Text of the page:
I stacked the layers with buttercream in between and then covered firstly with a crumb coating, and then a thick layer of icing. It didn’t need to look even slightly perfect as it was going to be completely covered with chocolate.

Next thing was simply to go to town with the decorating. Firstly I covered the sides with the fingers. Which annoyingly were too short! So I stuck on the giant chocolate buttons. Then i arranged all the small chocolate pieces. Then simply shoved in the longer chocolate bars. Lastly I sprinkled on the icing. Oh yes and I dipped the ends of the bars in buttercream and then glitter, just for extra glitz.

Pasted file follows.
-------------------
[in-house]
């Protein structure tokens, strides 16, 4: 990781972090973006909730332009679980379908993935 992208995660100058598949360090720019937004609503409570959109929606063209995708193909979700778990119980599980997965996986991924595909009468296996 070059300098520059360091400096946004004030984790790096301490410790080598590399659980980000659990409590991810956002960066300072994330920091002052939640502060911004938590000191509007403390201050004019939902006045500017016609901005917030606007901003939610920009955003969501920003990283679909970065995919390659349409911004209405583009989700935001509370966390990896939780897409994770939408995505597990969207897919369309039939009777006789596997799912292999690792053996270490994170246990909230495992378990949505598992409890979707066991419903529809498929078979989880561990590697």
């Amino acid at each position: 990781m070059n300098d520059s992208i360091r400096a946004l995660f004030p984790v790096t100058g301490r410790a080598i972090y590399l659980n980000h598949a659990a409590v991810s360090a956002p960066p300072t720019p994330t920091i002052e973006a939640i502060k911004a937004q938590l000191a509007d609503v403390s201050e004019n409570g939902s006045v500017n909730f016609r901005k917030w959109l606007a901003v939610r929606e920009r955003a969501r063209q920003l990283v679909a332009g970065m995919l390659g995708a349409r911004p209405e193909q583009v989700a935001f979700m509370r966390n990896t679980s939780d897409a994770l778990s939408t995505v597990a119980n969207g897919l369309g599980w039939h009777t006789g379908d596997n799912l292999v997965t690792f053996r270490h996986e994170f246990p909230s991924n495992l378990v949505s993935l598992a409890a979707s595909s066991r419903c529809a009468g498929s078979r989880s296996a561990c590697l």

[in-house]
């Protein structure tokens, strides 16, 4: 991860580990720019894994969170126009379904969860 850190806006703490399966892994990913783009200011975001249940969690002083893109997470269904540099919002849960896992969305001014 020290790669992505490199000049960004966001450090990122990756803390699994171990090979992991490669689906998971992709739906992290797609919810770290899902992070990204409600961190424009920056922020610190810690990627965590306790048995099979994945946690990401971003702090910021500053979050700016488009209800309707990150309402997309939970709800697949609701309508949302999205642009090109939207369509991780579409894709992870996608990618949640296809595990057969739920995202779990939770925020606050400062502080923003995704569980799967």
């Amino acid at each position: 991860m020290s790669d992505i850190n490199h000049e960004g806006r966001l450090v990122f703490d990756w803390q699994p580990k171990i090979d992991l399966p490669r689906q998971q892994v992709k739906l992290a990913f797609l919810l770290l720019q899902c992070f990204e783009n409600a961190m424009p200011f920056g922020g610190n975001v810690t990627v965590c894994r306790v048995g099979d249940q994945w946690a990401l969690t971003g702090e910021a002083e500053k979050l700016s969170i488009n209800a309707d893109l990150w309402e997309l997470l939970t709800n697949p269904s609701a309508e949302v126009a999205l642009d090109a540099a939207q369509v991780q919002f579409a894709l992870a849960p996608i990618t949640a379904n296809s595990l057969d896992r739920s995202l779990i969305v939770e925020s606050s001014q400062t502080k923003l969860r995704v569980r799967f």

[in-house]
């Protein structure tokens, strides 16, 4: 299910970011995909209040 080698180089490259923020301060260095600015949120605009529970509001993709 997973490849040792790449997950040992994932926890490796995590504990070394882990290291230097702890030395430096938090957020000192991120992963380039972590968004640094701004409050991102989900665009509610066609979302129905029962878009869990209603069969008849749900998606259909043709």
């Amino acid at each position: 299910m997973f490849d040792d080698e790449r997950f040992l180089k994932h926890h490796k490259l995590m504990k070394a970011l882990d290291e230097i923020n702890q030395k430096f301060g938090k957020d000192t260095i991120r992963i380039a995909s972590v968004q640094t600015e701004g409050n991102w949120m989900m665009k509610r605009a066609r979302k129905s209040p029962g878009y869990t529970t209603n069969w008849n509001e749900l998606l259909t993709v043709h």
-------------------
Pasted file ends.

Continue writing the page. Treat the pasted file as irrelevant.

And thus the Beast was created. And t’was a Beast that the people thought she’d be eating for the rest of time… even when dry… even when mouldy… even when crawling away on the tendrils of its remaining chocolate fingers. Yet lo, Lorna was good and true and she did turn all her efforts to defeating the Beast, and the Beast did fall. And the people did gather to rejoice… and make merry, yet Lorna could not, for she was in a diabetic coma.

The end.